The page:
Abstract: In the peripheral nervous system disorders plasticity is related to changes on the axon and Schwann cell biology, and the synaptic formations and connections, which could be also a focus for therapeutic research. Charcot-Marie-Tooth disease (CMT) represents a large group of inherited peripheral neuropathies that involve mainly both motor and sensory nerves and induce muscular atrophy and weakness. Genetic analysis has identified several pathways and molecular mechanisms involving myelin structure and proper nerve myelination, transcriptional regulation, protein turnover, vesicle trafficking, axonal transport and mitochondrial dynamics. These pathogenic mechanisms affect the continuous signaling and dialogue between the Schwann cell and the axon, having as final result the loss of myelin and nerve maintenance; however, some late onset axonal CMT neuropathies are a consequence of Schwann cell specific changes not affecting myelin. Comprehension of molecular pathways involved in Schwann cell-axonal interactions is likely not only to increase the understanding of nerve biology but also to identify the molecular targets and cell pathways to design novel therapeutic approaches for inherited neuropathies but also for most common peripheral neuropathies. These approaches should improve the plasticity of the synaptic connections at the neuromuscular junction and regenerate cell viability based on improving myelin and axon interaction. 1. Introduction Charcot-Marie-Tooth disease (CMT) is a clinical and genetic heterogeneous group of inherited motor and sensory peripheral neuropathies (HMSN) that affect 17–40 per 100,000 inhabitants [1, 2]. Mendelian segregation in families may follow either autosomal dominant, autosomal recessive, or X-linked patterns. Autosomal recessive forms are described more frequently in specific populations and geographical areas such as the Mediterranean basin. Molecular genetic studies and positional cloning, and more recently exome sequencing approaches, have unraveled a wide number of genes involved in the etiology of CMT disease [3–5]. Molecular genetic studies have been very successful for defining the gene nosology and classification of inherited peripheral neuropathies; more than 40 genes have so far been identified to be associated with CMT and related neuropathies, including rare clinical variants (http://www.molgen.ua.ac.be/CMTmutations/). As an immediate consequence, genetic testing has become an important tool in clinical practice of CMT, and patients and families have been beneficiated of a more specific genetic counseling.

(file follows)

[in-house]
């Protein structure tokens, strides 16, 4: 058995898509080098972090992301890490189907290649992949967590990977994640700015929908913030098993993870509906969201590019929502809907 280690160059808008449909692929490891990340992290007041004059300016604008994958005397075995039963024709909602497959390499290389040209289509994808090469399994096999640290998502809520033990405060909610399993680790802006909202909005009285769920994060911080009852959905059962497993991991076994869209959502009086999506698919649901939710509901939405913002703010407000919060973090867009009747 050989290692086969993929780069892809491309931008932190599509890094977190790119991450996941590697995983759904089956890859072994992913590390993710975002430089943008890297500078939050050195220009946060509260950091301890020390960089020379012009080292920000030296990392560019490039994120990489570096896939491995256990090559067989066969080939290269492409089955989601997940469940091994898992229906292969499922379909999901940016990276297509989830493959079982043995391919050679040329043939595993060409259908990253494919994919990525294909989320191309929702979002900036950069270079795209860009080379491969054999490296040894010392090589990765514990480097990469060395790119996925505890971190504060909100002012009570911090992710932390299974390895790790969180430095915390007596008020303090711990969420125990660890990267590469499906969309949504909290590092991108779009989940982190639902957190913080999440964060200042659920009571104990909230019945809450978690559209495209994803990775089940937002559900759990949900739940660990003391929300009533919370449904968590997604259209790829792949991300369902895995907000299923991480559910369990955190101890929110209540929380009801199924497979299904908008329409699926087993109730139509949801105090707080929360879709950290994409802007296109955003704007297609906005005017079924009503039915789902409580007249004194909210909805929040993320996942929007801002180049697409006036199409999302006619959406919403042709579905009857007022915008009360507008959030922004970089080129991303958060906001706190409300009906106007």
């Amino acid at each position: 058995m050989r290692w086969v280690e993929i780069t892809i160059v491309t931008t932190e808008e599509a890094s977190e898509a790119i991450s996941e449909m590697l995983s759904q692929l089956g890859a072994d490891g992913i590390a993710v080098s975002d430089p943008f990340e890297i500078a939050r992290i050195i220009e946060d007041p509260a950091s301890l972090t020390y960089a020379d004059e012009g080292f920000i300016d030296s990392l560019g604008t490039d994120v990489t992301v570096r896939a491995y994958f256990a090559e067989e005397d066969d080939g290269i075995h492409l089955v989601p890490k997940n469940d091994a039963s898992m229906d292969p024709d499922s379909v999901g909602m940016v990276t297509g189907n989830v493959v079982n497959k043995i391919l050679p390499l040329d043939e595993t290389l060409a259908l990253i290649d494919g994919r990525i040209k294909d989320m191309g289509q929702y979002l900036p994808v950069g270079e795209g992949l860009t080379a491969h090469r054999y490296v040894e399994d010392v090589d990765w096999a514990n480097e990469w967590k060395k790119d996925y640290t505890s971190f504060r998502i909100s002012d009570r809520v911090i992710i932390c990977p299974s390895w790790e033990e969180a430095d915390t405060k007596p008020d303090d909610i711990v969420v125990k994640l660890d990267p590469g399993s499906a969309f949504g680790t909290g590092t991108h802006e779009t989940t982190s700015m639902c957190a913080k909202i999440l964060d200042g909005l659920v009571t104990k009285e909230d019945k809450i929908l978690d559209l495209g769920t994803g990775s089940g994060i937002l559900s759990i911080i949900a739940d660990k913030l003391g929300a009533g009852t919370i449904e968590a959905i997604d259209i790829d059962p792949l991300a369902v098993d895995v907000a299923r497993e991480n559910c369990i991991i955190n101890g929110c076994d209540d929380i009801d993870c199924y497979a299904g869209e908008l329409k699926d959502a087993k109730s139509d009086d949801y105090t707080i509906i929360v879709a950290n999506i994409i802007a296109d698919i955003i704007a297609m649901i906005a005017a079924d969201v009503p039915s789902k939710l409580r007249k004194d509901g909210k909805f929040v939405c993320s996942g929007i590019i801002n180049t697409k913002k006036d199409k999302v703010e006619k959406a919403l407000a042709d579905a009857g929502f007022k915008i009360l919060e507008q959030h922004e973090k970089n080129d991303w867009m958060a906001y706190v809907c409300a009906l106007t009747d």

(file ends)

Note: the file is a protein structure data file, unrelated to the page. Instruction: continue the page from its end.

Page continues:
Autosomal recessive cerebellar ataxias